create the linked-list. To delete a "line" or "cell", they delete the node
from the linked list (by changing the pointers in two nodes to "skip" the
deleted node). To delete text within a single "line" or "cell", they use
functions like memcpy or memset to directly manipulate the contents of the
"line" or "cell".


Rod Pemberton


 
Reply With Quote
 
Al Balmer
Guest
Posts: n/a
 
      04-18-2006
On Tue, 18 Apr 2006 16:13:33 -0400, "Rod Pemberton"
<(E-Mail Removed)> wrote:

>
><(E-Mail Removed)> wrote in message
>news:(E-Mail Removed) roups.com...
>> I am searching some info about accessing files with stdio functions.
>>
>> I am able to open a file, read in it with freaf, write in it with
>> fwrite, modifying its data in "r+" mode ( without truncation nor
>> appending ), but I have never found how to remove a piece of data
>> inside a file, like having sequences "aaaa" "xxxx" "bbbb", and needing
>> to removi second sequence to end with "aaaa" "bbbb", WITHOUT rewriting
>> the whole file...
>>
>> Is that possible ? really..

>
>No. At some point, the entire file has to be rewritten with the changes.
>
>> for example, how databases like sqlite do to delete rows so quickly in
>> big files ? maybe they don't rewrite all the data, do they ?
>>

>
>The answer to how quickly they do it is: linked-lists.


<OT> An even quicker method used by some databases is to simply mark
the row "deleted". The slot may then be reused, or cleaned up at some
later time. </OT>
>
>Text editors and spreadsheets usually break the data up into smaller pieces,
>such as a "line" or "cell". These smaller pieces are then inserted into a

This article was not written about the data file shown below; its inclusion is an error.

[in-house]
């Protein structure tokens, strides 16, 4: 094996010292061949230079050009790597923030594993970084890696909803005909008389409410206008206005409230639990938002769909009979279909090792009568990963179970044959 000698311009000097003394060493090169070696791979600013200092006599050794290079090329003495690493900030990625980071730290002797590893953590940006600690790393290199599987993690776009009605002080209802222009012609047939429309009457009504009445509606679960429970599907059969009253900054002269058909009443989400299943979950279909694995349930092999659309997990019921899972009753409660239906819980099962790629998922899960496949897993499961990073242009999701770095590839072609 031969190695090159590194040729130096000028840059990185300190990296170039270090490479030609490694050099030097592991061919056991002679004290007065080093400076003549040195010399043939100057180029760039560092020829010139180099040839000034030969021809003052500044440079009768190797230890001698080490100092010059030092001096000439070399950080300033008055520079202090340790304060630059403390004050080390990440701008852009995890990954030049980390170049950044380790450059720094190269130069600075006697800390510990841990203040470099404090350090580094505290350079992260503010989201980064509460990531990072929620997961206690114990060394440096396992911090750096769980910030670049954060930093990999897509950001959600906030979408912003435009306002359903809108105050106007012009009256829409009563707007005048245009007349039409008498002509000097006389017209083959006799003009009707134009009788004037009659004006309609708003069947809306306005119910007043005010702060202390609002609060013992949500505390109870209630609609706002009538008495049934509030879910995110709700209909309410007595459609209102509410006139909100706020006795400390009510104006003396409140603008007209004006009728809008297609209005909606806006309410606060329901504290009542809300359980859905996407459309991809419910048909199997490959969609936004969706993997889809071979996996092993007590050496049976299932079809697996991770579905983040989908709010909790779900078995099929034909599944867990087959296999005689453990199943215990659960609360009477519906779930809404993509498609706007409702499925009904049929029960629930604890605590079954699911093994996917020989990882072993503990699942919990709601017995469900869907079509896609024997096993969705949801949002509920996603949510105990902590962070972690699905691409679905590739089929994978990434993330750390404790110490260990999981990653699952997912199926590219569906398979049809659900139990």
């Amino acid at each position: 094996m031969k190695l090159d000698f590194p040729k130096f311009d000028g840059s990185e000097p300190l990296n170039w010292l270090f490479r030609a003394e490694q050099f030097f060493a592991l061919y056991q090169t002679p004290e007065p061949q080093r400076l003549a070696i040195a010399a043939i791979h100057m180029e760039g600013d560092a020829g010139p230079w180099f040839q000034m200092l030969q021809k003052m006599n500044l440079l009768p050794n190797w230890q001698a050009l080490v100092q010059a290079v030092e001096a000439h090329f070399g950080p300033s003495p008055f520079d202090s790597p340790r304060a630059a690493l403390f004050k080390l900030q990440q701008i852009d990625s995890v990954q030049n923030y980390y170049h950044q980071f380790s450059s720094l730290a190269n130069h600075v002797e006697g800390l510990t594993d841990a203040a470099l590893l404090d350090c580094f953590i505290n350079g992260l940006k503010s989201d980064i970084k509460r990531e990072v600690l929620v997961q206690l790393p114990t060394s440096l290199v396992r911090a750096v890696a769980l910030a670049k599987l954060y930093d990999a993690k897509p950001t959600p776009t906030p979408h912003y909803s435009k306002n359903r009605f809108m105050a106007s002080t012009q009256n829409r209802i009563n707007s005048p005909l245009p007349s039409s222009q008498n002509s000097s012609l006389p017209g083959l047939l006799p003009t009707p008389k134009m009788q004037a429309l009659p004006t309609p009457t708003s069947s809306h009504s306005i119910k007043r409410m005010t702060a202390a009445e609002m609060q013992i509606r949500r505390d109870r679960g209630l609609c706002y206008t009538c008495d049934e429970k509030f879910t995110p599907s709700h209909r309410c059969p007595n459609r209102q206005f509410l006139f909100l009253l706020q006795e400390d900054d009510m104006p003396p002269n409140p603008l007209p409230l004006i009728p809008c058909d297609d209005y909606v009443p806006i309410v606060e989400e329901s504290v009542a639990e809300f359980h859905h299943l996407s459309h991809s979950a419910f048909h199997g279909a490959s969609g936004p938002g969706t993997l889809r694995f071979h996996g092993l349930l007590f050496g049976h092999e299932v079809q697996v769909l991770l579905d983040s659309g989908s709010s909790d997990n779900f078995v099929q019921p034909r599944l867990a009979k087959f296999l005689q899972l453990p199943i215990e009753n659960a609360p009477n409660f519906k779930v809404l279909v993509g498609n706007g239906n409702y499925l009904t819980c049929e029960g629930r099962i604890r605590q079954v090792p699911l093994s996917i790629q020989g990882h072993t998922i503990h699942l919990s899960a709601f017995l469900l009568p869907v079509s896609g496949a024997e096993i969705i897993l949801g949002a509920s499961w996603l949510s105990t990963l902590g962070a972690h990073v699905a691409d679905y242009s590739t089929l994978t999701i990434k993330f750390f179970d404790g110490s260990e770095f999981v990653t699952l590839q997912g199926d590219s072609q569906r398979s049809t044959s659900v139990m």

>linked-list of data structures, called "nodes", where one of the elements of
>the structure is a "line" or a "cell". Each node also contains other
>elements, such as pointers to the other data structures, to be able to
>create the linked-list. To delete a "line" or "cell", they delete the node
>from the linked list (by changing the pointers in two nodes to "skip" the
>deleted node). To delete text within a single "line" or "cell", they use
>functions like memcpy or memset to directly manipulate the contents of the
>"line" or "cell".
>
>
>Rod Pemberton
>


--
Al Balmer
Sun City, AZ
 
Reply With Quote
 
 
 
Reply

Thread Tools

Posting Rules
You may not post new threads
You may not post replies
You may not post attachments
You may not edit your posts

BB code is On
Smilies are On
[IMG] code is On
HTML code is Off
Trackbacks are On
Pingbacks are On
Refbacks are Off


Similar Threads
Thread Thread Starter Forum Replies Last Post
Removing Duplicate Files RBF Computer Support 13 09-09-2013 07:06 PM
Removing GPO setting from XP machine after removing from Domain Piet Slaghekke Computer Support 4 01-02-2007 08:58 PM
removing a namespace prefix and removing all attributes not in that same prefix Chris Chiasson XML 6 11-14-2006 05:08 PM
removing code blocks from autogenerated files with ant ion Java 2 02-08-2005 07:22 PM
Outlook Express removing files I want to send rpaulsen Computer Support 2 06-30-2004 02:03 PM



Advertisments